How to Write a Killer Resume

Think of your resume as your personal marketing brochure.

Your goal is to catch your future employer’s attention and provide them with the information they need to move you a step closer to an interview and being hired.

Your resume is your first touch point with the employer and remember: first impressions count!

Your resume ought to convey who you, where you have been and where you want to go in a succinct and clear way. Since you don’t want to scare your future employer away or scare them off with an essay, the format you use when setting up your resume and what you include is very important.

What information should be on your resume?

Contact Details

First and foremost, your contact details should be on the top of the page; include your name, contact number, email and mailing address.

Personal Statement or Profile

This is an opportunity to highlight your best attributes, goals and portray who you are as a person. This should be short and snappy – a couple of sentences that pack a punch.

Eg.

A highly motivated individual, I thrive on providing excellent service and creating lasting connections with clients. I’m keen to continue developing my managerial experience in a salon that supports sustainable practices and professional growth.

Skills

Following your statement, you should list your skills. Think about what you can bring the role in question, and why you are the right candidate for the job, above other applicants.

Always refer to the job description and ensure this section can tick off the criteria on their list.

You should also include your personal skills and attributes that an employer would be looking out for. Eg. Flexibility, great communication, motivated, etc.

 

Employment / Career History

Use this section to re-emphasise your suitability for the role and proven expertise; include your previous job titles, the company name, location, and start and end dates. Try to include only relevant work experience; that time you did a week of work experience in an ice-cream store when you were 15 probably isn’t relevant to the position of Salon Manager.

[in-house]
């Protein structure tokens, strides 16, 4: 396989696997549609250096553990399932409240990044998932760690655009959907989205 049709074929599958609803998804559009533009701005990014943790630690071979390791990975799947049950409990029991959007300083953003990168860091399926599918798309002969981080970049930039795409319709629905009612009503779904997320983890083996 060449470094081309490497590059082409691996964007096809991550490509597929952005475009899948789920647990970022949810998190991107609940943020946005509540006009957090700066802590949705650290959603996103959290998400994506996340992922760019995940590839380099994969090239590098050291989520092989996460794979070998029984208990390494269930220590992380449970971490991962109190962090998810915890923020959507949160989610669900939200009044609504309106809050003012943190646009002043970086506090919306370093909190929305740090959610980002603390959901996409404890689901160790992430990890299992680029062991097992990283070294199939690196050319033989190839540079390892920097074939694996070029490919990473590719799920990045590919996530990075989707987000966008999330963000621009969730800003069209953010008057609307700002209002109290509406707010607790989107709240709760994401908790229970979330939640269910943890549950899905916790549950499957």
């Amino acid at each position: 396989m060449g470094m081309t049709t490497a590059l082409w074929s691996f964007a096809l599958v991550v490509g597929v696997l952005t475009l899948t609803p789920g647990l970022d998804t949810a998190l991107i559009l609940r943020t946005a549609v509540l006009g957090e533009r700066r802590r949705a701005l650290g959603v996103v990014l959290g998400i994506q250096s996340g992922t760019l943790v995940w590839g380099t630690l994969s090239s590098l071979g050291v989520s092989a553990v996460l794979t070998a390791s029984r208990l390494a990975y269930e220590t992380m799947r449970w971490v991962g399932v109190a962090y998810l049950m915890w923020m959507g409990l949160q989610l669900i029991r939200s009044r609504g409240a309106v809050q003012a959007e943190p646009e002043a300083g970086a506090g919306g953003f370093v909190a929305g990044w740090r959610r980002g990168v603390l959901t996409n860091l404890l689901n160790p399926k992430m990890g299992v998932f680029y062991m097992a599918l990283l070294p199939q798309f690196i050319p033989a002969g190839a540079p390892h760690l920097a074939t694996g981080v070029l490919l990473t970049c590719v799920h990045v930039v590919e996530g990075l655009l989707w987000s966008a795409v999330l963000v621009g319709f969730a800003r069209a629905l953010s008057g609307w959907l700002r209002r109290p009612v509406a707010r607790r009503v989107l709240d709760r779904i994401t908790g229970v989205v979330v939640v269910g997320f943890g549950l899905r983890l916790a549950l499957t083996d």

EG:

Senior Hair Stylist | Luxe Salon | Mar 2010 – Present

  • Receive and greet clients as they arrive.
    • Perform comprehensive client consultation to determine individual hair care needs.
    • Provide cutting and styling services.
    • Provide colour and colour correction services, including on-scalp bleaching treatments.
  • Provide keratin straightening and perming services.
    • Offer product and retail services.
     

Key Achievements

Another great opportunity to highlight your suitability for the role; identify and list key achievements that are relevant to the role for which you are applying. You can include educational achievements as well.

Eg.

Elected Student Representative by Graduating Class, Northeast Private College, 2008

Awarded the John Hope Award for Excellence in Salon Services, 2010

 

Education

This specifies your state education level and any certifications and awards you might have received; it’s also wise to include any short courses and professional development you have undertaken, as these indicate commitment to your personal and professional growth. This section can be short and the point; list the qualification, the educational institution and the date the qualification was issued.

Eg.

Certificate III in Hairdressing, Northeast Private College, 2008

Diploma of Salon Management, TAC, 2015

Statement of Attainment in Sustainable Salon Practices, WQ College, 2016

 

Extra tips:

It’s important to keep your resume clean and well-formatted. Using a template can help to order your details correctly; there are many free templates available online or, if you’re really investing in your career focus, you can purchase individually designed templates from designers on places like etsy.com or creativemarket.com.

Make spell check your best friend – you might have the best experience for the job but it won’t make the cut if your resume is riddled with mistakes.

You can also add extra information such as your outside interests (as long as they’re relevant and follow general professional protocol; including ‘Watching videos on YouTube’ doesn’t really portray the level of professionalism most companies are looking for) can help your potential employer get to know a bit more about you.

Be prepared for them to refer back to your resume should you be offered an interview; it’s important to know what you’ve included so you have a response when they ask you to provide an example of a time you ‘displayed great leadership qualities’ etc.

 

Now master the job interview and find out how working for another’s start-up can help you build your own business!

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